Coca-Cola signs at a roadside store marked "For Colored," 1938.Margaret Bourke-White—The LIFE Picture Collection/Getty Images
HEAT WAVE
A Frenchman considers Coke's allure in 1950.
A Coke truck makes its rounds in 1950 France.
Coca-Cola is on sale at Jimmie's Trailer Camp on U.S. 1, outside Washington, D.C., in 1938.
A French Coca-Cola truck pauses on its route in 1950.
A Coca-Cola road sign beckons on the Autobahn between Munich and Salzberg, Germany, 1947.
Coca-Cola throws shoulders for a space among competing brands in 1938.
A Thai billboard makes a suggestion in 1950.
Summer Days on Cape Cod, 1946
A drugstore boasts both Cokes for sale and the name of the then-first lady in Puerto Rico in 1943.
Boy selling Coca Cola from roadside stand., 1936
Coca-Cola signs at a roadside store marked "For Colored," 1938.
Margaret Bourke-White—The LIFE Picture Collection/Getty Imag
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See Photos of Vintage Coca-Cola Signs from New York City to Bangkok

Jan 30, 2015

In 1891, Asa Candler bought a company for $2,300. That price tag in today’s dollars is closer to $60,000, but still, not a bad deal for a business that would gross a profit of more than $30 billion in 2014. During the early years, Candler focused his efforts on building his brand, offering coupons for free samples and distributing tchotchkes with the company’s logo on them. The aggressive marketing paid off. By 1895, a glass of Coca-Cola could be found in every state in America.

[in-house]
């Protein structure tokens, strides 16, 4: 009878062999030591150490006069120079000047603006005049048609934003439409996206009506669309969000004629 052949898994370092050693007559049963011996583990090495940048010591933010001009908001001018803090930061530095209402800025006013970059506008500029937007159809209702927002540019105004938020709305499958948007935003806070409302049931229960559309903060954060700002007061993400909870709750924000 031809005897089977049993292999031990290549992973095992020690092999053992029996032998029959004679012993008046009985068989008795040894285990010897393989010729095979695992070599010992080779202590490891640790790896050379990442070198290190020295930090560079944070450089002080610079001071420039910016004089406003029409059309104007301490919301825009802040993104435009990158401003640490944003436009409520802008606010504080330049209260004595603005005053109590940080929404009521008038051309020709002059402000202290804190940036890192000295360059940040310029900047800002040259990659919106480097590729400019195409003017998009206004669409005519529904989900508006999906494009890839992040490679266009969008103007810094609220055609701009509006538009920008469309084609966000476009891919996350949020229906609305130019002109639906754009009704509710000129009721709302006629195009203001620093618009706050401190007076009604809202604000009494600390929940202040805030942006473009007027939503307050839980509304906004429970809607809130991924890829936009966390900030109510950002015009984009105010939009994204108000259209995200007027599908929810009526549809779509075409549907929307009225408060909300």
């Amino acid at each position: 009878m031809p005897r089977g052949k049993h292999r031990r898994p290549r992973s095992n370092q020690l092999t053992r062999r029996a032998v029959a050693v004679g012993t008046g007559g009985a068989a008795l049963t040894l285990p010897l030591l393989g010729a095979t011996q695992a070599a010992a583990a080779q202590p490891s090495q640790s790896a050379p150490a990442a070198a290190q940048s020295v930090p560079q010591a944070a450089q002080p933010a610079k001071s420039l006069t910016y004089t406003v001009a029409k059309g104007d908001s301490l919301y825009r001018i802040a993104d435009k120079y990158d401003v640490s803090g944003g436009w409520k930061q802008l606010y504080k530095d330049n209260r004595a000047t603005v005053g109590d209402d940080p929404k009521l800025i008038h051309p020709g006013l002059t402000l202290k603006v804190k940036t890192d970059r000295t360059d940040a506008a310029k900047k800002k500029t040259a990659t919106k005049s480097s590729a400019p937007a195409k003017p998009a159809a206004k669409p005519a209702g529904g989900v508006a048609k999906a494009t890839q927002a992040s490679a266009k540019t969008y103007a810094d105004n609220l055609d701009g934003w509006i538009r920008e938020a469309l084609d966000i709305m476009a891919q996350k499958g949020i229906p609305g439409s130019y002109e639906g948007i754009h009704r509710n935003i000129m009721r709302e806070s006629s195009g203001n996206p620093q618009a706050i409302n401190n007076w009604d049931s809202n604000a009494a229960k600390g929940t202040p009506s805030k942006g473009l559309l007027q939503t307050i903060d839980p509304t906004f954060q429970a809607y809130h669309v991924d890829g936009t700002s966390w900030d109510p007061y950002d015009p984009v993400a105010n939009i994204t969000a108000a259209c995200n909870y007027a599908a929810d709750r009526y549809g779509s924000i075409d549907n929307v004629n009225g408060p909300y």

By the time Henry Luce purchased LIFE Magazine in 1936, Coca-Cola was just years away from producing its billionth gallon of its trademark soda syrup. The pages of LIFE bubble with Coke ads, the first one appearing in 1937, and many issues included multiple invitations to “add zest to the hour” and take “the pause that refreshes.”

But LIFE was not only a purchaser of Coca-Cola advertising. LIFE’s photographers were also capturing the growing ubiquity of that Spencerian Script—the looping, cursive font of Coke's logo—in places as far-reaching as Bangkok and the Autobahn. During the 1930s, the company had begun to set up bottling plants in other countries. But when General Eisenhower sent an urgent cable from North Africa in 1943, requesting that Coca-Cola establish more overseas bottling plants in order to boost soldiers’ morale, the wheels were set in motion for rapid international expansion. Wartime saw the addition of 64 foreign plants to the existing 44, and post-war growth continued steadily.

The photos here depict not just the way Coke began to blend into international surroundings—by the late 1960s, half of the company’s profits would come from foreign outposts—but also the wide array of American locales and subcultures the brand was penetrating. Led by company president Robert Woodruff, whose term began in 1923, Coca-Cola’s vigorous marketing efforts found footholds for the brand from segregated country stores to New York City’s Columbus Circle to roadside stands in Puerto Rico.

Of the dozens of slogans Coca-Cola has had over the years, the one it debuted in 1945 was certainly aligned with the global domination the company had set its sights on. "Passport to refreshment" was not just a clever pun, but a sign of things to come.

Liz Ronk, who edited this gallery, is the Photo Editor for LIFE.com. Follow her on Twitter at @LizabethRonk.

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